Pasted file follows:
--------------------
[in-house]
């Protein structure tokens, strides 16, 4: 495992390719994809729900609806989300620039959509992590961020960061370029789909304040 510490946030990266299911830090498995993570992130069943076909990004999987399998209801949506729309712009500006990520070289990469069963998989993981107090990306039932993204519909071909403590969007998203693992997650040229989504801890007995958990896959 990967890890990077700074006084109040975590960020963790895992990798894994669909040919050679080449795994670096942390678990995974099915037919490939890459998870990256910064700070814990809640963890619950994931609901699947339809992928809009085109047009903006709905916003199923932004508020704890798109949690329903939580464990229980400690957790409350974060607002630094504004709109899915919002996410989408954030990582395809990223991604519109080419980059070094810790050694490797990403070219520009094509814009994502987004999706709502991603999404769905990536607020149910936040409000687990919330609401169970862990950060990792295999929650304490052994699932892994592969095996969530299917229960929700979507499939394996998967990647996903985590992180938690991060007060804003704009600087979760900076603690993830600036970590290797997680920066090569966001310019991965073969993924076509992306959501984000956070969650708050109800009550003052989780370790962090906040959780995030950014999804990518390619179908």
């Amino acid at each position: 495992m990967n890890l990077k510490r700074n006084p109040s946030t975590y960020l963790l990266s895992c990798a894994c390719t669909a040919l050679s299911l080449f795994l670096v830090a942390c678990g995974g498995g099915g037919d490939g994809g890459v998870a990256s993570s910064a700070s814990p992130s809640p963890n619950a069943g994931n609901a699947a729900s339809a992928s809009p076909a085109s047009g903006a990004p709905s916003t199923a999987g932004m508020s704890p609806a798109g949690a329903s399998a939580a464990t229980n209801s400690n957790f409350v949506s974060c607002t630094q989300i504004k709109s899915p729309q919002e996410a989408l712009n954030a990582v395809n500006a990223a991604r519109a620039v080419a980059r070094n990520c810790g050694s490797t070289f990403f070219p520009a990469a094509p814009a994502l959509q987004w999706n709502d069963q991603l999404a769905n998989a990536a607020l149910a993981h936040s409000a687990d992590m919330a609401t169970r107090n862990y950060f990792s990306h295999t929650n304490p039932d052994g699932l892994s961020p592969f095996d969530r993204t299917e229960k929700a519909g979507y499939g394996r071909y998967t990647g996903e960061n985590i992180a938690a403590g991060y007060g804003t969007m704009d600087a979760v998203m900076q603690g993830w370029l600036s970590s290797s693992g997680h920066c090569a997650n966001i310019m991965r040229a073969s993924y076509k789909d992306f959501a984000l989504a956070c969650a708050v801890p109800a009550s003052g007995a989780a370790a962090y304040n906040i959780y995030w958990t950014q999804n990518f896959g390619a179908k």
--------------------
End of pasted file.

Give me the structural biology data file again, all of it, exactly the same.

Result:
[in-house]
């Protein structure tokens, strides 16, 4: 495992390719994809729900609806989300620039959509992590961020960061370029789909304040 510490946030990266299911830090498995993570992130069943076909990004999987399998209801949506729309712009500006990520070289990469069963998989993981107090990306039932993204519909071909403590969007998203693992997650040229989504801890007995958990896959 990967890890990077700074006084109040975590960020963790895992990798894994669909040919050679080449795994670096942390678990995974099915037919490939890459998870990256910064700070814990809640963890619950994931609901699947339809992928809009085109047009903006709905916003199923932004508020704890798109949690329903939580464990229980400690957790409350974060607002630094504004709109899915919002996410989408954030990582395809990223991604519109080419980059070094810790050694490797990403070219520009094509814009994502987004999706709502991603999404769905990536607020149910936040409000687990919330609401169970862990950060990792295999929650304490052994699932892994592969095996969530299917229960929700979507499939394996998967990647996903985590992180938690991060007060804003704009600087979760900076603690993830600036970590290797997680920066090569966001310019991965073969993924076509992306959501984000956070969650708050109800009550003052989780370790962090906040959780995030950014999804990518390619179908």
């Amino acid at each position: 495992m990967n890890l990077k510490r700074n006084p109040s946030t975590y960020l963790l990266s895992c990798a894994c390719t669909a040919l050679s299911l080449f795994l670096v830090a942390c678990g995974g498995g099915g037919d490939g994809g890459v998870a990256s993570s910064a700070s814990p992130s809640p963890n619950a069943g994931n609901a699947a729900s339809a992928s809009p076909a085109s047009g903006a990004p709905s916003t199923a999987g932004m508020s704890p609806a798109g949690a329903s399998a939580a464990t229980n209801s400690n957790f409350v949506s974060c607002t630094q989300i504004k709109s899915p729309q919002e996410a989408l712009n954030a990582v395809n500006a990223a991604r519109a620039v080419a980059r070094n990520c810790g050694s490797t070289f990403f070219p520009a990469a094509p814009a994502l959509q987004w999706n709502d069963q991603l999404a769905n998989a990536a607020l149910a993981h936040s409000a687990d992590m919330a609401t169970r107090n862990y950060f990792s990306h295999t929650n304490p039932d052994g699932l892994s961020p592969f095996d969530r993204t299917e229960k929700a519909g979507y499939g394996r071909y998967t990647g996903e960061n985590i992180a938690a403590g991060y007060g804003t969007m704009d600087a979760v998203m900076q603690g993830w370029l600036s970590s290797s693992g997680h920066c090569a997650n966001i310019m991965r040229a073969s993924y076509k789909d992306f959501a984000l989504a956070c969650a708050v801890p109800a009550s003052g007995a989780a370790a962090y304040n906040i959780y995030w958990t950014q999804n990518f896959g390619a179908k």